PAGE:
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Congratulations to Cyberwar

Oxford University Press has won the 2018 R. R. Hawkins Award, which is awarded by the Association of American Publishers to a single book every year to “recognize outstanding scholarly works in all disciplines of the arts and sciences.”  This year’s winner is Kathleen Hall-Jamieson’s Cyberwar:  How Russian Hackers and Trolls Helped Elect a President.

Kathleen Hall Jamieson. Image Credit: The Annenberg Foundation Trust at Sunnylands

In Cyberwar, Kathleen Hall Jamieson marshals the troll posts, unique polling data, analyses of how the press used hacked content, and a synthesis of half a century of media effects literature to argue that, although not certain, it is probable that the Russians helped elect the 45th president of the United States. In the process, she asks: How extensive was the troll messaging? What characteristics of social media did the Russians exploit? Why did the mainstream press rush the hacked content into the citizenry’s newsfeeds? Was Clinton telling the truth when she alleged that the debate moderators distorted what she said in the leaked speeches? Did the Russian influence extend beyond social media and news to alter the behavior of FBI director James Comey? After detailing the ways in which Russian efforts were abetted by the press, social media, candidates, party leaders, and a polarized public, Cyberwar closes with a warning: the country is ill-prepared to prevent a sequel.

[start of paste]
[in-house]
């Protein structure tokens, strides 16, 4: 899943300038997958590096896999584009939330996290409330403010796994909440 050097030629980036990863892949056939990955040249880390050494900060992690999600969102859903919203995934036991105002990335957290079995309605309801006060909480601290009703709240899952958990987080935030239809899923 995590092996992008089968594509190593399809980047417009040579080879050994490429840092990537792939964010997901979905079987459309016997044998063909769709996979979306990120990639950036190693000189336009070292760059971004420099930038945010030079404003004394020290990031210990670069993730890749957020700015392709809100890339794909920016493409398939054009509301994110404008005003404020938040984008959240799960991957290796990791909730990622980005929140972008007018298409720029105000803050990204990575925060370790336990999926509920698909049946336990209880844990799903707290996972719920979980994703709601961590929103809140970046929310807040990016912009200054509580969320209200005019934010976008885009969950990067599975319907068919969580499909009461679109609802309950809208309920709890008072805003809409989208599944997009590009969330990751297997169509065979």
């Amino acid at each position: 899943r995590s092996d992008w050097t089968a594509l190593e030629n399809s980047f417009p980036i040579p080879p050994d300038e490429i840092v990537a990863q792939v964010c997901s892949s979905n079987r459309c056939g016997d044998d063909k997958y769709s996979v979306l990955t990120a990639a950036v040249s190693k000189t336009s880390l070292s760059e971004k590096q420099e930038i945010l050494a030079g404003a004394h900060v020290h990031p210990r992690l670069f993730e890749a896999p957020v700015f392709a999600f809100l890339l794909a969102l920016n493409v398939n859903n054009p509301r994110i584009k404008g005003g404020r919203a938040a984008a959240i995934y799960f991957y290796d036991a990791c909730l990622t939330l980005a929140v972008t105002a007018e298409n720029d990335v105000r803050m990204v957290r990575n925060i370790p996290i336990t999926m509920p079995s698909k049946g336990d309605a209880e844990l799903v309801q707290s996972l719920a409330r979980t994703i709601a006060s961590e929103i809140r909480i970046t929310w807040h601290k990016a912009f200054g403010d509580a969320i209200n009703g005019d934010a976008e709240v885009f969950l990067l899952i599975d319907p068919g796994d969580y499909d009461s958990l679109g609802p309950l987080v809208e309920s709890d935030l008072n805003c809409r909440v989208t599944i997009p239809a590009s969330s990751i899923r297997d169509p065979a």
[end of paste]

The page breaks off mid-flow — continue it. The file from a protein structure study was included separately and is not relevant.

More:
The award is usually given to serious long-term reference projects, which include past Oxford University Press winners such as The Oxford History of Western Music, American National Biography, and the International Encyclopedia of Dance, so the awarding of the prize to a data-intensive single-authored work of social science is both gratifying and exceptional.

Other notable Oxford University Press book mentions for this year’s PROSE awards include:

Down Girl: The Logic of Misogyny by Kate Manne in two categories for Excellence in Humanities and Philosophy

The New Negro: The Life of Alain Locke by Jeffrey Stewart in the Biography category

Cajal’s Neuronal Forest: Science and Art by Javier DeFelipe in Biomedicine and Neuroscience

EuroTragedy by Ashoka Mody in Economics

Cyberwar by Kathleen Hall-Jamieson also won for Excellence in Social Sciences and Government, Policy and Politics

Featured image credit: Books by Gael Varoquaux. CC BY 2.0 via Flickr

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